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Creating Asynchronous File Upload System Using HTML5 File API

Web applications can now ask users to select files and read the content of those files thanks to the File API introduced in HTML5. This tutorial explains how to create an asynchronous file upload system using the File API.

Basics of File API

With File API it’s possible to retrieve the files selected by the users very easily. After selection is done, you can access the files property of file input field which returns a FileList. As the name suggests FileList contains a list of File objects which represent the files selected by the user.
Let’s assume we have a simple file input field. We have also attached an onchange callback to the field which is fired as soon as the user selects some files.

Our showFiles function looks like the following:

function showFiles(){
var files=document.getElementById("upload").files;
console.log("Number Of Files "+files.length);
for(var i=0;i var file=files[i];
console.log("Name: "",Size: "+file.size+",Type: "+file.type);

File object has 3 attributes that can be used to retrieve useful information about a particular file. These are as following:

  • Name: Gives the name of the file which is read-only.
  • Type: Returns the MIME type of the file or "" if no type is determined
  • Size: Returns the total file size.

Showing Thumbnails

Now that we are going to build a file upload system it would be great if we can show the thumbnails of the images that are going to be uploaded to the server. This can be done very easily as following:

function showThumbnails(){

var files=document.getElementById("upload").files;

for(var i=0;i

var file=files[i];

var image=document.createElement("img");


var fileReader= new FileReader();

fileReader.onload = (function(img) { return function(e) { img.src =; }; })(image);




First the above function gets the list of files that are going to be uploaded. document.createElement() function creates an image element. Then we instantiate a FileReader and attach a callback to its onload event. Finally, the readAsDataURL() method reads the content of the file in the background. As soon as the read operation finishes, the src attribute of the image is set as the file content. Then we append the created image element to the previewPane.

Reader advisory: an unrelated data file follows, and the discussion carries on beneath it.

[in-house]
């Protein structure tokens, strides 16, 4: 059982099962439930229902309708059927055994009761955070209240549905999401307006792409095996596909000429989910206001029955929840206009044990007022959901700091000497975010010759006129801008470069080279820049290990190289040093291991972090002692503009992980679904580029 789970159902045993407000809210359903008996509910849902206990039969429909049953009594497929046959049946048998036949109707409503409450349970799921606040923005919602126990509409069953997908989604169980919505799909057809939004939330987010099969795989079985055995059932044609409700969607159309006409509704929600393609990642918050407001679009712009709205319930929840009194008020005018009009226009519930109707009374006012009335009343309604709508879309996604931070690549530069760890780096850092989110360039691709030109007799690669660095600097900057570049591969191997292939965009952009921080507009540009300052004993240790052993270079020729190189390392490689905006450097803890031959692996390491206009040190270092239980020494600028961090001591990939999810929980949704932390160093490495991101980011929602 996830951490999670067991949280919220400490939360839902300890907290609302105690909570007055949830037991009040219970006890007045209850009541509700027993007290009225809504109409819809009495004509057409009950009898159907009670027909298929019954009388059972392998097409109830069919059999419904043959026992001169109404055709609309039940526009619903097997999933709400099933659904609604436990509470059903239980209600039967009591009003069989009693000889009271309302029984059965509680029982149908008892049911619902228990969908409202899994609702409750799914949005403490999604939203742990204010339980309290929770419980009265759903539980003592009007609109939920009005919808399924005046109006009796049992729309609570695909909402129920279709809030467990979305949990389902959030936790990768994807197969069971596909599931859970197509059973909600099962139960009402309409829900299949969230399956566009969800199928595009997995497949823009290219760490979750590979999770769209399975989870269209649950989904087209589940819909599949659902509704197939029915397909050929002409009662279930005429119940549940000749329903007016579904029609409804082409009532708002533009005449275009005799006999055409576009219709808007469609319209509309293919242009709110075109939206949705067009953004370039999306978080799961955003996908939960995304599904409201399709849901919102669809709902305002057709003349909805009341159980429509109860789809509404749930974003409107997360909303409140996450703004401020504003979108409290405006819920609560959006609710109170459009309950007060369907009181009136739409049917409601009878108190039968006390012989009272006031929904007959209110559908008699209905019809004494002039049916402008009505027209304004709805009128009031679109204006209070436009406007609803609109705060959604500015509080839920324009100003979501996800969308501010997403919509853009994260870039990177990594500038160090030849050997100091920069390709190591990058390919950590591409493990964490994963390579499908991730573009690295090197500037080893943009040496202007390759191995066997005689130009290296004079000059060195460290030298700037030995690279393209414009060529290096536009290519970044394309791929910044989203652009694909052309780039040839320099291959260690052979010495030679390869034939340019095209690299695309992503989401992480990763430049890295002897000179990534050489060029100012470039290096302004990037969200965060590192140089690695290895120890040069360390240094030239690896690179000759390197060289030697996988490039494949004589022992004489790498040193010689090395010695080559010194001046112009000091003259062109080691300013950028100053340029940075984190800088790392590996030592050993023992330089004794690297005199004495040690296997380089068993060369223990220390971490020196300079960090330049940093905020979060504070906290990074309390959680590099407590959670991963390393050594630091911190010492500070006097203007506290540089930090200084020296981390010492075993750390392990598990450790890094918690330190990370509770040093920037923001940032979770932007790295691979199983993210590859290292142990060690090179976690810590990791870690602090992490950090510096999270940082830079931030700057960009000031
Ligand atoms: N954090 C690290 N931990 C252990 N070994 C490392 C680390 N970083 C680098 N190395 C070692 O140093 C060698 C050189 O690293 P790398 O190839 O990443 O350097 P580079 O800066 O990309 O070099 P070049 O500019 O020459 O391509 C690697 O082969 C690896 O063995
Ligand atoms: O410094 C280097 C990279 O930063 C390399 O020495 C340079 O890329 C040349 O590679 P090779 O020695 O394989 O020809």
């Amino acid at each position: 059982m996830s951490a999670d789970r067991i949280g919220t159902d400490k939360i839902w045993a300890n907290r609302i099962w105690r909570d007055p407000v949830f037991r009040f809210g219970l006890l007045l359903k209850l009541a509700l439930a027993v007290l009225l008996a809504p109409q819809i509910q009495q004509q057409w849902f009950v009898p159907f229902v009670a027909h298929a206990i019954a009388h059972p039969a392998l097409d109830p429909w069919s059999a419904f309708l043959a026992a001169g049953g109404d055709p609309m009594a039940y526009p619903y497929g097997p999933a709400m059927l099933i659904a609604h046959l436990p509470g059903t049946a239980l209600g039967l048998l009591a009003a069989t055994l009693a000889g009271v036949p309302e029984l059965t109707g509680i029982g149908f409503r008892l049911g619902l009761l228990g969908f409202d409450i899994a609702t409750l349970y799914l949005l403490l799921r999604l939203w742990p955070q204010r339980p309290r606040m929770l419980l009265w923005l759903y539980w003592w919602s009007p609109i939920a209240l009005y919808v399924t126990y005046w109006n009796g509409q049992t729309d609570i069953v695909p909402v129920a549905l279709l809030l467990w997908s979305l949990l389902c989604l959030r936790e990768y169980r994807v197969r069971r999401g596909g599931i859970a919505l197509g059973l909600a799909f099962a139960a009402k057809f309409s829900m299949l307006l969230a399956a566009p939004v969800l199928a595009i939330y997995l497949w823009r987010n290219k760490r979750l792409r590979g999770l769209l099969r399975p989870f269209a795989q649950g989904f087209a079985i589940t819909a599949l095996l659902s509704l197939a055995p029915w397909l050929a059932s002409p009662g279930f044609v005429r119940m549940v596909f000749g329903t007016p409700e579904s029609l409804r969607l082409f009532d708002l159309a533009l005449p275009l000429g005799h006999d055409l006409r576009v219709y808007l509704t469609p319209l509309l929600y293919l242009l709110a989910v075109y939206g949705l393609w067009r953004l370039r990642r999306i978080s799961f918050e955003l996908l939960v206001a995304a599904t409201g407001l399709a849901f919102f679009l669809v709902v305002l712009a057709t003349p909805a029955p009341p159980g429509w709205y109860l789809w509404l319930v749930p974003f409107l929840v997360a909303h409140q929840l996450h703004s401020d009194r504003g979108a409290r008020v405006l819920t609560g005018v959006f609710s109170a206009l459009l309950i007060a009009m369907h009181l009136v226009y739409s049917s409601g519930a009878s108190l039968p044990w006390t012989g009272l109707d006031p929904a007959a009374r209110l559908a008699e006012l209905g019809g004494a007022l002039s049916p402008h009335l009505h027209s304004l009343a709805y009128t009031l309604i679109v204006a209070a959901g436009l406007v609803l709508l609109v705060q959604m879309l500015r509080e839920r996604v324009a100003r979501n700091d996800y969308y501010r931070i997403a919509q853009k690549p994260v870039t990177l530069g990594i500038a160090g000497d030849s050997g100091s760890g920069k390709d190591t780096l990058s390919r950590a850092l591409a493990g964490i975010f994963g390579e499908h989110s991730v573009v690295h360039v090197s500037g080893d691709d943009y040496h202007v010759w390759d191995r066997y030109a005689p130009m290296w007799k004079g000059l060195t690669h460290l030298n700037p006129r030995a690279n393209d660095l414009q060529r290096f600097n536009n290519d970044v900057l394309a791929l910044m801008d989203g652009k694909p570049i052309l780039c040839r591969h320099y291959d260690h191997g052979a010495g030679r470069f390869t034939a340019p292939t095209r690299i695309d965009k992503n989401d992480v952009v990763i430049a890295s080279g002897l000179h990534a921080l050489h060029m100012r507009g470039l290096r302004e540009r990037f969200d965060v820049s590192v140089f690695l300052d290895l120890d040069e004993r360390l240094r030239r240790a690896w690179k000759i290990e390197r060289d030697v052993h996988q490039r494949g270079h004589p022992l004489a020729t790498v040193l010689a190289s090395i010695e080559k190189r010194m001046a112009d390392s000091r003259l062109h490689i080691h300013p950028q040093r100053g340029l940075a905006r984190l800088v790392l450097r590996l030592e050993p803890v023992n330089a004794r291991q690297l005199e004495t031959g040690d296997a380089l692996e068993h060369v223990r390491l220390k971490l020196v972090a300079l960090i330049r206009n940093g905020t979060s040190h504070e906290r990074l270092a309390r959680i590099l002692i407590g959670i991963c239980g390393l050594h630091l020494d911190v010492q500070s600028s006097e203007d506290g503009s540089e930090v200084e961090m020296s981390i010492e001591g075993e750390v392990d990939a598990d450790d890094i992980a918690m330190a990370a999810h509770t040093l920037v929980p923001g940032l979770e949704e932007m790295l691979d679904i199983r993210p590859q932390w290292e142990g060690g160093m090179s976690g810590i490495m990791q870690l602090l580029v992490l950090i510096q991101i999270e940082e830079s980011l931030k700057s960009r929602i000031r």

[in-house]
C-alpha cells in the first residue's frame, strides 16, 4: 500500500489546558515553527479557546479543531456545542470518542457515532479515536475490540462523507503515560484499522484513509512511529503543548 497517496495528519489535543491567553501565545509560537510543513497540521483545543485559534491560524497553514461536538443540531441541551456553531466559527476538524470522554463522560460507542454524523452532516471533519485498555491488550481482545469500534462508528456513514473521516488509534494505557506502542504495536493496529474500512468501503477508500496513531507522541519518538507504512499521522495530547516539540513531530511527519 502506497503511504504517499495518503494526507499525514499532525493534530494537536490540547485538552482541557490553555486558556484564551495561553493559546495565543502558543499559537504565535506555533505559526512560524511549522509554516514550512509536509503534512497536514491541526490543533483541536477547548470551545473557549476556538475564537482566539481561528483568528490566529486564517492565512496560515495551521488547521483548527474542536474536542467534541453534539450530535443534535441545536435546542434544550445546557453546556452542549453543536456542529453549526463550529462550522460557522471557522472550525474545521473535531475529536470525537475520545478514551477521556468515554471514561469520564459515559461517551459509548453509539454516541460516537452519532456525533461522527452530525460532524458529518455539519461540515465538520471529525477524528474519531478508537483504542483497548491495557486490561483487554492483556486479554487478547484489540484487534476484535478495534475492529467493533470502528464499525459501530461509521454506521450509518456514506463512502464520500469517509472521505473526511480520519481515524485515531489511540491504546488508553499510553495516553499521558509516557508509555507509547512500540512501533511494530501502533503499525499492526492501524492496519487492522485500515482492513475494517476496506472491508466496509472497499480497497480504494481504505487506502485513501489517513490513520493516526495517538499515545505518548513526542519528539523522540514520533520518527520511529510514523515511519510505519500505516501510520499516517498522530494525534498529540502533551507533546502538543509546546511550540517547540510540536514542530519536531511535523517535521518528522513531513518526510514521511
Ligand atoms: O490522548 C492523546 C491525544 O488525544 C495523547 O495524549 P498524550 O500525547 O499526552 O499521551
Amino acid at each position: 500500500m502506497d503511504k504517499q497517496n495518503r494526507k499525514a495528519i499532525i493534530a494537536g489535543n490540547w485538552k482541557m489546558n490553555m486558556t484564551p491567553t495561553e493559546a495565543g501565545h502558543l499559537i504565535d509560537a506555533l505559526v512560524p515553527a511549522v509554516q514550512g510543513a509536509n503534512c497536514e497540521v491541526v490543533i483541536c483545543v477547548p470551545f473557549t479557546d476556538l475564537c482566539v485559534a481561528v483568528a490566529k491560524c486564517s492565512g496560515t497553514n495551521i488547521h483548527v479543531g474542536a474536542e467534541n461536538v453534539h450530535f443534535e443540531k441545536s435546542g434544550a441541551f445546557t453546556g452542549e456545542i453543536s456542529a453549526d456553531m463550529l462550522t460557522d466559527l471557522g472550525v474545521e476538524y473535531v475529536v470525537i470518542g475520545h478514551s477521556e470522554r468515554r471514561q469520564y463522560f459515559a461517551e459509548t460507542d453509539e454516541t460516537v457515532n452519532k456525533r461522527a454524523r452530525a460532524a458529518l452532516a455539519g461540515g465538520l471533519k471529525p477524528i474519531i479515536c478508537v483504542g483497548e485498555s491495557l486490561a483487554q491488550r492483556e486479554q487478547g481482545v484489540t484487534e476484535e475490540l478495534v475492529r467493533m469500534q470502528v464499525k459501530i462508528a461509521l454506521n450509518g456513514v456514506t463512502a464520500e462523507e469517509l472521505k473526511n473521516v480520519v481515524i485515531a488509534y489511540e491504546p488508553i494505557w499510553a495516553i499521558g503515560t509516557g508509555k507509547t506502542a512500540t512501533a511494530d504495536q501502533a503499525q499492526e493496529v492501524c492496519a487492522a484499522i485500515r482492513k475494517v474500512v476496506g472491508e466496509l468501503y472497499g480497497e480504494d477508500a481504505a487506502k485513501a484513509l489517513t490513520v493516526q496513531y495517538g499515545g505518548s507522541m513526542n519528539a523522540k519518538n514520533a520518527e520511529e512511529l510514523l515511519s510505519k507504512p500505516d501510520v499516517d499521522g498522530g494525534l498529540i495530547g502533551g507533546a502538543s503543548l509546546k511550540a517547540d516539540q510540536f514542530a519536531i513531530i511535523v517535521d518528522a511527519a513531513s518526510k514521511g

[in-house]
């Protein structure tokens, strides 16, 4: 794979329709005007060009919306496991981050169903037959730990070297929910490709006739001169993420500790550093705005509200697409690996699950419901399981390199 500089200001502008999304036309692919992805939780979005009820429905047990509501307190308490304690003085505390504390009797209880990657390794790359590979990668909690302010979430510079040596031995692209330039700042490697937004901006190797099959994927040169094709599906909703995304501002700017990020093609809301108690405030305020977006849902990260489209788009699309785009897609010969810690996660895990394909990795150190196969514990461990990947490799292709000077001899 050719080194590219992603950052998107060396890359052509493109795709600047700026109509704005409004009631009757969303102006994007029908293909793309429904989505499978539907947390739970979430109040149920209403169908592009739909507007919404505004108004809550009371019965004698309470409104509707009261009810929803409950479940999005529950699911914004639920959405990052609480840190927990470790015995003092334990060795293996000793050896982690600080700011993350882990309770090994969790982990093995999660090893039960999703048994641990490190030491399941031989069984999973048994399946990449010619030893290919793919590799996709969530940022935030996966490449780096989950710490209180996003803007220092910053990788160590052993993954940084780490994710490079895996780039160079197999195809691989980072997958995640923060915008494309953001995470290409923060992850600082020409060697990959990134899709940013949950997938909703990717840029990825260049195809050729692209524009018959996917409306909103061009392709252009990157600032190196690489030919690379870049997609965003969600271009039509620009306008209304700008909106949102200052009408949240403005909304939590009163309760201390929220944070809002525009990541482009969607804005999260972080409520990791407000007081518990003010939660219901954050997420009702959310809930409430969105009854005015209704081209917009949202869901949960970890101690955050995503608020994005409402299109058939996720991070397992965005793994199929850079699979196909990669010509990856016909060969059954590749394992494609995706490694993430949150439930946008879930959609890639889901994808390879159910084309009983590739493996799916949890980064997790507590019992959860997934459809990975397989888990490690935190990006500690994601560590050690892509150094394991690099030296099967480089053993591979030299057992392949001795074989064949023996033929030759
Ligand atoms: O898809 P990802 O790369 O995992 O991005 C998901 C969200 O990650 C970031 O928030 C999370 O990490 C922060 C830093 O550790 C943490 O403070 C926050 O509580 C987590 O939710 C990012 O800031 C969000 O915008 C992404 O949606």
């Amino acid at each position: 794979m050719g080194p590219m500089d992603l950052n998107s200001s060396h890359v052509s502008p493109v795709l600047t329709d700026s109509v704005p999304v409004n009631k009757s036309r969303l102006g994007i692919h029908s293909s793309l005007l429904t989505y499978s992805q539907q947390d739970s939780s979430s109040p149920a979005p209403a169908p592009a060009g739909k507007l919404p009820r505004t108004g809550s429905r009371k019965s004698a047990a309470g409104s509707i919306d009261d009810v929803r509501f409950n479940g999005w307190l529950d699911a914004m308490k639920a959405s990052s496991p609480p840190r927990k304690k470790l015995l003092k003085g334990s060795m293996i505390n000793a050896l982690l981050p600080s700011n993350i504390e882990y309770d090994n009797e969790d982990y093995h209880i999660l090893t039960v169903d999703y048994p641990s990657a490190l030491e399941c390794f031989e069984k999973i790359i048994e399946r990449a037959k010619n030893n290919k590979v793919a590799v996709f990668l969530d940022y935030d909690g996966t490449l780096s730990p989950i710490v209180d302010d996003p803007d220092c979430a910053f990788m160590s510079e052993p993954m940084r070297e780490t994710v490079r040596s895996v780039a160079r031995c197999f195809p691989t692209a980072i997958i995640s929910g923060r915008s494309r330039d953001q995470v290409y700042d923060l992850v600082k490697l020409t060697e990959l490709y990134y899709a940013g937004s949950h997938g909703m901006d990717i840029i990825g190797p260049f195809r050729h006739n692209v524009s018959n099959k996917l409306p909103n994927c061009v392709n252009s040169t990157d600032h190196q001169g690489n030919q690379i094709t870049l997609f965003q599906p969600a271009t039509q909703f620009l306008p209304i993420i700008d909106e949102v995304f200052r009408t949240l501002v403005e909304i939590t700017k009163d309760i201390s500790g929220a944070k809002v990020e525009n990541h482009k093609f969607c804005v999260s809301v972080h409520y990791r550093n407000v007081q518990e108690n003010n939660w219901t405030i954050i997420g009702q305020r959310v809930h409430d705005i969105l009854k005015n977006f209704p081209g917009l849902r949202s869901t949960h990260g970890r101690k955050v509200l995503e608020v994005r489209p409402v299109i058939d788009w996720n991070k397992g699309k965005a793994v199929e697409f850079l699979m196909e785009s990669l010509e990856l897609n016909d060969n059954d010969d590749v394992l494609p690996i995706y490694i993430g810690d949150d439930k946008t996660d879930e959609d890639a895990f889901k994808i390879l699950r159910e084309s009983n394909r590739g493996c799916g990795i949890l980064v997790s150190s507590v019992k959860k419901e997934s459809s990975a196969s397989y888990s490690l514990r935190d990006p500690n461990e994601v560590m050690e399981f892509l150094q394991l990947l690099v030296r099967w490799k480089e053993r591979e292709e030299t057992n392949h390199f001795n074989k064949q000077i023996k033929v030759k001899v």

Creating Asynchronous Image Upload System

In this section I will show you how to create an asynchronous image upload system using above concepts. As soon as the user selects an image we will show a preview and begin upload process. To notify the user about the upload progress we will use jQuery progressbar widget.

The following is our initial HTML markup:











We have included jQuery and jQuery ui library to add support for the progressbar widget. You will admit that the default file upload button does not look very cool! How about creating a custom one? To do so, we have created our own button with a little bit of CSS. If we are creating a new button it does not make any sense to display the default file upload button. So, we hide it and as soon as somebody clicks on our custom button, we programmatically perform a click on the default upload button. The following JavaScript does the above trick:

The progressbar is initially hidden as we want to show the progress as soon as upload starts.

Next, we will retrieve the selected file, show the thumbnail and start upload process in the background. The following code does this task:

function handleFile(files){

  var fileReader=new FileReader();

  var file=files[0];

  var imageElem=document.createElement("img");

  fileReader.onload = (function(img) { return function(e) { img.src =; }; })(imageElem);